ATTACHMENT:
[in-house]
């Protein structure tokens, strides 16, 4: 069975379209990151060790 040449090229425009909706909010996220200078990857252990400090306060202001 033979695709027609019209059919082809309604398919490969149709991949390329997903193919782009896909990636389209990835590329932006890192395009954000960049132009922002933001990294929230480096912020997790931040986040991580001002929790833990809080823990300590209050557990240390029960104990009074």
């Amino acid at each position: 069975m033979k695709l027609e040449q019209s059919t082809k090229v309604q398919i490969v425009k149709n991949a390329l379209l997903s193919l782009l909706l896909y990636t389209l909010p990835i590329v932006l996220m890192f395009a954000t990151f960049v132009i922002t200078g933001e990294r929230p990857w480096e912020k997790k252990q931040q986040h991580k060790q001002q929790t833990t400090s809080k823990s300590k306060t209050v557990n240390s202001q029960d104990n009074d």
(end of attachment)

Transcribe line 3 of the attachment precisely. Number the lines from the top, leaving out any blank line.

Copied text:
């Amino acid at each position: 069975m033979k695709l027609e040449q019209s059919t082809k090229v309604q398919i490969v425009k149709n991949a390329l379209l997903s193919l782009l909706l896909y990636t389209l909010p990835i590329v932006l996220m890192f395009a954000t990151f960049v132009i922002t200078g933001e990294r929230p990857w480096e912020k997790k252990q931040q986040h991580k060790q001002q929790t833990t400090s809080k823990s300590k306060t209050v557990n240390s202001q029960d104990n009074d």